Trial Run for the CFinder Concurrency Analysis Tool
by Kevin Farnham
to check if an application is threaded and if the threads are running concurrently. This tool is aiming at providing developers a quick way to test their applications for parallelism.
Testing CFinder on a Threading Building Blocks app
I tried out the CFinder application on a program I had adapted for investigating of the task stealing mechanism in Threading Building Blocks (TBB), the open source project for which I'm currently "community manager." For my experiments, I had adapted the StringFinder example in the TBB "Getting Started" guide. You can see the results of my experiment in my post "TBB Task Stealing on a Quad-Core Windows System".
I tried out CFinder using my adapted StringFinder application. As you can see from my "Task Stealing" post, I had already proven that the program utilizes all four cores in my processor, with 222 seconds of work being completed in 63 seconds. This implies that an average of 3.52 processor cores were active each second.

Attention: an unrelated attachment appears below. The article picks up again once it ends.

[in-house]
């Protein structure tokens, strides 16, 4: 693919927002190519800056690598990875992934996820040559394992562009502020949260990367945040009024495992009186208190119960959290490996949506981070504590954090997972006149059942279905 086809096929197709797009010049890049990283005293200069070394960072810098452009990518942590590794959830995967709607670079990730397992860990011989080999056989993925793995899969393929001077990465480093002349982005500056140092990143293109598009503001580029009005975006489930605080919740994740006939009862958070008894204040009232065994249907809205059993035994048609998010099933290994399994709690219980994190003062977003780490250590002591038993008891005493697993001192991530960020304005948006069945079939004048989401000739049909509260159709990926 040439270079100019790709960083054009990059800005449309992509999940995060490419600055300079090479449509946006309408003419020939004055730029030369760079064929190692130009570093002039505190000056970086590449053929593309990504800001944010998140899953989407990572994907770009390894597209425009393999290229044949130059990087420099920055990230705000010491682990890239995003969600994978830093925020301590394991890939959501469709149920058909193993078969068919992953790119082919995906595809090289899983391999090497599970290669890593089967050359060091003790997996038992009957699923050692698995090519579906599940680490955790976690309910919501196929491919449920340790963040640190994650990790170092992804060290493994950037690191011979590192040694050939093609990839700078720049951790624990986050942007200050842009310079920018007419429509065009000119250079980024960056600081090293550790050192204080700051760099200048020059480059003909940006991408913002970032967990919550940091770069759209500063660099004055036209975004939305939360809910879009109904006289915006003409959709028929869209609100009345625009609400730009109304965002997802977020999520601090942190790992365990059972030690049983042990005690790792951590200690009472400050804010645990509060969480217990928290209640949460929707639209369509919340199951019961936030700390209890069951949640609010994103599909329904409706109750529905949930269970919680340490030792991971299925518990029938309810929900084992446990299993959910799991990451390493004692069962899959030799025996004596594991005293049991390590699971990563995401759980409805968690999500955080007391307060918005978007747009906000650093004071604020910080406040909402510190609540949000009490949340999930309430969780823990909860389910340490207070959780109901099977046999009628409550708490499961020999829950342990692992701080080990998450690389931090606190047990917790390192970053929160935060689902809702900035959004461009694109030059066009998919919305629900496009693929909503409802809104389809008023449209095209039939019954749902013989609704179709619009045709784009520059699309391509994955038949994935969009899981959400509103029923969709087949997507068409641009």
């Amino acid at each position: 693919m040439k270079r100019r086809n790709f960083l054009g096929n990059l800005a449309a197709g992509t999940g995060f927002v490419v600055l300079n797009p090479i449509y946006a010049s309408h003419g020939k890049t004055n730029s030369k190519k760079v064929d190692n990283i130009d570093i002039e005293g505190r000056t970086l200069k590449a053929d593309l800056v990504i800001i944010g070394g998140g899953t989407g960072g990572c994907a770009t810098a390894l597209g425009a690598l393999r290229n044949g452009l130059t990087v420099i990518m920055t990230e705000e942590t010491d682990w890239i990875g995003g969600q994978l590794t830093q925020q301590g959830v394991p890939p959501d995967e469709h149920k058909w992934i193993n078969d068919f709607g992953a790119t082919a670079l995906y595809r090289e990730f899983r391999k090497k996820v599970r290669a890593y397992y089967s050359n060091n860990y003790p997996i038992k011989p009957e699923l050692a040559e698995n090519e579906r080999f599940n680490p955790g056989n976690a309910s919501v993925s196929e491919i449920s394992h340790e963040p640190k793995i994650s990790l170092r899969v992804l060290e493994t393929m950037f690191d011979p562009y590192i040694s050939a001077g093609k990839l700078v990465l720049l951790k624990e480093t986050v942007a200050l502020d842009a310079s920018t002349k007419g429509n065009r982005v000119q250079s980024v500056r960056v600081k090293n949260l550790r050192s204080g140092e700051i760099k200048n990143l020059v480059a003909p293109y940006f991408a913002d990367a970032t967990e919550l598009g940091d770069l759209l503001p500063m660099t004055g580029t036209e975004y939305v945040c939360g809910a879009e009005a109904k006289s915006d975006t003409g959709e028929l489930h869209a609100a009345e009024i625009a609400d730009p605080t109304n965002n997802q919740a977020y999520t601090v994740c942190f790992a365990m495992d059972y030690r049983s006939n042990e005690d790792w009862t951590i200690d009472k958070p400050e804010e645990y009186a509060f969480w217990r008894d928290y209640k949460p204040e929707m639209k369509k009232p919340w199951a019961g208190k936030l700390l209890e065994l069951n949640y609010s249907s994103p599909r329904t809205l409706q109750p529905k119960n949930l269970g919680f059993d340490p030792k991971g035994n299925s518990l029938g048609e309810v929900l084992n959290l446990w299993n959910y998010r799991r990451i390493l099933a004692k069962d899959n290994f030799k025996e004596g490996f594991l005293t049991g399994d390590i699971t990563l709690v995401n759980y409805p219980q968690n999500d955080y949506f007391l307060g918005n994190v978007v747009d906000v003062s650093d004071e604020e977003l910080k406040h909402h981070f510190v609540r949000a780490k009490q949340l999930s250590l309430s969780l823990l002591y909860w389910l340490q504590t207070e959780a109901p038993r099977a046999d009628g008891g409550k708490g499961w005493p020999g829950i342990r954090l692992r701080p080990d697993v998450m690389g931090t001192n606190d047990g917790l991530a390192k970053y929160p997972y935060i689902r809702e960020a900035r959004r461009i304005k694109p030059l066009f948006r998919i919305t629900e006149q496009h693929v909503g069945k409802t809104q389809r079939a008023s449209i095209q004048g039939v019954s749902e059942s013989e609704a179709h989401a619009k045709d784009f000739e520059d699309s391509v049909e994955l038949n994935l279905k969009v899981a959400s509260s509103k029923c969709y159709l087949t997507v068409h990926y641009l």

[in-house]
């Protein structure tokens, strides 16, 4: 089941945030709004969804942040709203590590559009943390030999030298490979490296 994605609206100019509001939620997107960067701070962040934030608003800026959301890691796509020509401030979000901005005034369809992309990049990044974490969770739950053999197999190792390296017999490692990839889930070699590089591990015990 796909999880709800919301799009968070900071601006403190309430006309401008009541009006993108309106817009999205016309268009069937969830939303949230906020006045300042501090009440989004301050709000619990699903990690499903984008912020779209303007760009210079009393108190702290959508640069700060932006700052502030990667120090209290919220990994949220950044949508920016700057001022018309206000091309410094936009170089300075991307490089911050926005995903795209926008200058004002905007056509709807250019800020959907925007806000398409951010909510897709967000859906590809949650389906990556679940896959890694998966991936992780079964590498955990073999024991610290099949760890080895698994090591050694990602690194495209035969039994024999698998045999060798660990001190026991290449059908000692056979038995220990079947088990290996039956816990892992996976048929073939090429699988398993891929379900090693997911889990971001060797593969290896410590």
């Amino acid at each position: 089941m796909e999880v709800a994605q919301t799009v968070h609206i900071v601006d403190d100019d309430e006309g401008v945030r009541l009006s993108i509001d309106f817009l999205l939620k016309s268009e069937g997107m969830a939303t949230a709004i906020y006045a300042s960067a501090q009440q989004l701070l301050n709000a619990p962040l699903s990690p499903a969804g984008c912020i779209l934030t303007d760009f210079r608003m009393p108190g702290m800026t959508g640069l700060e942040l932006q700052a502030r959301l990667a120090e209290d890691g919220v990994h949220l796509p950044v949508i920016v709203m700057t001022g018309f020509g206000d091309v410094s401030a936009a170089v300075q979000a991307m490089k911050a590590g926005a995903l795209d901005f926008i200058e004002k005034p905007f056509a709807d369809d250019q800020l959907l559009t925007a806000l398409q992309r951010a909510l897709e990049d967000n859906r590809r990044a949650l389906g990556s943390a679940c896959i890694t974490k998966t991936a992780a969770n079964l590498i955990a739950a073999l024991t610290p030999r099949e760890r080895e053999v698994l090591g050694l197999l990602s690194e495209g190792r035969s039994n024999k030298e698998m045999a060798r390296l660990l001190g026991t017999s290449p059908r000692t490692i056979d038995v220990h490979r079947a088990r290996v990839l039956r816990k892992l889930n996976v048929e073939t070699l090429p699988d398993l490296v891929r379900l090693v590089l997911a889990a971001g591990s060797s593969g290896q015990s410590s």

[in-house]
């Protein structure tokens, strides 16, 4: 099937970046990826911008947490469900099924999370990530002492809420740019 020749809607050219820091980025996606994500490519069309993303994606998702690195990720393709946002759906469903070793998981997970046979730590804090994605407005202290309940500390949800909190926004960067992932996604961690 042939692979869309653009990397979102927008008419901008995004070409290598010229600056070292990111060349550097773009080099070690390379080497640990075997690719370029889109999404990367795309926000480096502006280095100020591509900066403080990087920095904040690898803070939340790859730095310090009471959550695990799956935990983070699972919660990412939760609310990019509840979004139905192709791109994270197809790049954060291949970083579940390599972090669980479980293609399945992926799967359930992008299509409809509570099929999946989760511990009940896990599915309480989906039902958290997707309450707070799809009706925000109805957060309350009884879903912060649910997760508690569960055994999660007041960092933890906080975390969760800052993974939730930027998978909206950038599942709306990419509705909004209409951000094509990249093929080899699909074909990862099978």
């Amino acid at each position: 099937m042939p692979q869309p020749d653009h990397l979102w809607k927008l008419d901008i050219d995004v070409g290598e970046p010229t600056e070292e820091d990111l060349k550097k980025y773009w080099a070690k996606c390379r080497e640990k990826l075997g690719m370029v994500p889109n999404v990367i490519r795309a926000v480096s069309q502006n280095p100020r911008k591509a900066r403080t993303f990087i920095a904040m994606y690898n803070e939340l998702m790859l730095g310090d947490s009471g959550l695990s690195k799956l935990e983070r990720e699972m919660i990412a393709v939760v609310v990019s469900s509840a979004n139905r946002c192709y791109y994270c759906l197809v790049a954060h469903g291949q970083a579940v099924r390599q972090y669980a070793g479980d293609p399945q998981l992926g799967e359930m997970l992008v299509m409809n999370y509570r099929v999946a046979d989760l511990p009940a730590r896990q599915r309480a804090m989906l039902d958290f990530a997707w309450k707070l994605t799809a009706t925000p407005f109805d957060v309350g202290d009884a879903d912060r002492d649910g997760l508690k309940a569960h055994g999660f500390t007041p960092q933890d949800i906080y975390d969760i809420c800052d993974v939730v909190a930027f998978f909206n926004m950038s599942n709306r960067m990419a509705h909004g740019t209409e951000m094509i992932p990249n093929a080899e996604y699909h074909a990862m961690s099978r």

So, knowing all of this in advance, I was curious to see what CFinder would tell me. I'm not exactly sure how to read the results that CFinder displays, but here is what the "Concurrent Level" pull-down showed me after my StringFinder application had completed its run:
Clearly, concurrency level 3 dominated the run. Why wasn't more time spent at concurrency level 4, since I have a quad-core system? I'm not sure at the moment. In a sense, I'm comparing apples and oranges (the timing analysis applied in the TBB software and the CFinder analysis). In addition, CFinder itself is running my StringFinder application, so I have an extra process running when CFinder is analyzing StringFinder's performance. Surely Windows will allocate resources differently under differing circumstances. So -- I'm really not all that troubled by the numbers. Everyone agrees that my app is utilizing my quad-core processor in a highly effective manner.
CFinder is a nice little free tool for quickly analyzing the degree to which a Windows program executes concurrently in a specific run (or set of runs). It's a clear step up from the simple timing of execution instances that I applied for years to test the effect of edits to my multithreaded applications. I think I'll keep it!